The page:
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Film review: 'Solo: A Star Wars Story'


Like "Rogue One" before it, "Solo: A Star Wars Story" is one in a series of anthology films set in the "Star Wars" universe, meant to tell standalone stories separate from the main episodic films. Based on these first two entries, these films have instead become a chance for their makers to take some beloved aspect of the "Star Wars" franchise and fill in its backstory by answering questions no one really had.

Providing the origin story of roguish smuggler Han Solo (played here by Alden Ehrenreich), "Solo" feels like the result of its writers being handed a checklist of events they had to include, and their job was simply to create a narrative that could connect them. So we get the defining moments that led to Han becoming the scruffy looking nerf herder we know and love, as embodied by Harrison Ford in the earlier films: we see him becoming friends with Chewbacca (Joonas Suotamo), encountering Lando Calrissian (a scene-stealing Donald Glover), getting to fly the Millennium Falcon for the first time, and making the Kessel Run in less than 12 parsecs.

The results are messy and uneven, but whereas "Rogue One" could be a self-serious slog, "Solo" at least has some fun along the way, while never quite justifying its existence. The film's at its best when it foregrounds its appealing performances and leans into the narrative's slight Western vibe and heist movie elements.

We pick up during Han's early days navigating the criminal underworld on his home planet Corellia alongside his childhood sweetheart Qi'ra (Emilia Clarke). Together, they have dreams of making it on their own, but during an attempt to finally leave the planet, the pair end up separated.

Han enlists with the Imperial armed forces, before joining up with a band of outlaws led by Beckett (Woody Harrelson) and Val (Thandie Newton). Hoping to earn enough to make his way back to Qi'ra, he agrees to a risky mission that eventually lands the entire band of thieves in the crosshairs of gangster Dryden Vos (Paul Bettany).

There's a lot crammed into "Solo," and screenwriters Jonathan and Lawrence Kasdan treat the plot like a puzzle that needs to be filled in piece by piece until the expected picture emerges. But once we get that final picture, none of the individual pieces have done much to deepen the character at its center. Too often it feels like the kind of blatant fan service that "Star Wars" agnostics complain take up too much real estate in these new films.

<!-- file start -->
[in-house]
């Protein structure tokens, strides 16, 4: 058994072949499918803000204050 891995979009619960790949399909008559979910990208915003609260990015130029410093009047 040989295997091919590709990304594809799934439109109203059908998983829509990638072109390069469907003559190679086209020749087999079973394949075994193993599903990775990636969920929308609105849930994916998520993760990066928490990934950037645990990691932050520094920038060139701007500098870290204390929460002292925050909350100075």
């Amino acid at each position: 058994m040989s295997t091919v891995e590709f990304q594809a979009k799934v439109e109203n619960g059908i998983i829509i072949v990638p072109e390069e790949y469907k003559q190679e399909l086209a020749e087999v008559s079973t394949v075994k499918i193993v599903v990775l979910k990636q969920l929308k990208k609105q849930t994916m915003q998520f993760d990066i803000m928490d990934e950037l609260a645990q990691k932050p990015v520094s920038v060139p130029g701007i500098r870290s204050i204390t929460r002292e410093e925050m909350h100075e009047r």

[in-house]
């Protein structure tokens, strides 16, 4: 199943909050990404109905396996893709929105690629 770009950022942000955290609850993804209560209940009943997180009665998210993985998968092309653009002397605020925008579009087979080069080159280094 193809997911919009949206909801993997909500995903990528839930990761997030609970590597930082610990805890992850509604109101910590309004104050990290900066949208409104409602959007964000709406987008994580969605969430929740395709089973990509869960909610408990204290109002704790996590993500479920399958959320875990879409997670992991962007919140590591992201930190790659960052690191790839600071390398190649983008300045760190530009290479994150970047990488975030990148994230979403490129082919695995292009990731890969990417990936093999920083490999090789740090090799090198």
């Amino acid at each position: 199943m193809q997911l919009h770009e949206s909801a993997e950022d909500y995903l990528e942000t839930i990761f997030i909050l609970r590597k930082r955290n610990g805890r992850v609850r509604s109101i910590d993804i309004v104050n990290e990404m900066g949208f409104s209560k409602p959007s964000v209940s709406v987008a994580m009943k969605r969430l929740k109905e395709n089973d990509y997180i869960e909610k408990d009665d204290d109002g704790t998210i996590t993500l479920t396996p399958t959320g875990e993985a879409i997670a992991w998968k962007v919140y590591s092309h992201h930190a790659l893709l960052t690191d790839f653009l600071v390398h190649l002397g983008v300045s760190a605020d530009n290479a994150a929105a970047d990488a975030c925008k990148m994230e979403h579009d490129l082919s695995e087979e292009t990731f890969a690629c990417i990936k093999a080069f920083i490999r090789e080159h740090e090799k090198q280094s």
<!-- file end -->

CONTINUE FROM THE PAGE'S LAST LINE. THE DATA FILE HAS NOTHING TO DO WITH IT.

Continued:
"Solo" expects us to already be invested in Han right from the jump, simply because of who he will eventually become. It's a testament to Ehrenreich's charming performance that by the end, we do care about the character; given the thankless task of stepping into an iconic role, Ehrenreich finds a way to make it his own. It helps that he's surrounded by a fantastic ensemble, all giving wonderful performances.

The film also benefits from a distinctive look, thanks to the gorgeous, rich shadows of Bradford Young's stunningly textured cinematography. It's a dark, beautiful movie, though I fear his work will end up a victim of movie theaters dimming their projector bulbs, a common practice that will render the visuals muddy and incomprehensible for most audiences.

"Solo" had a troubled production, shifting gears when "The Lego Movie" directors Phil Lord and Chris Miller were replaced late in the game by veteran director Ron Howard. He was a safer choice and the movie he's crafted reflects that: it's efficient, but not particularly memorable.

I eagerly await a time when the "Star Wars" series can move beyond films like "Solo," which merely give audiences more of what they already know they love. It's a great big universe out there, and sticking to the same familiar characters and plots only ends up making it feel that much smaller.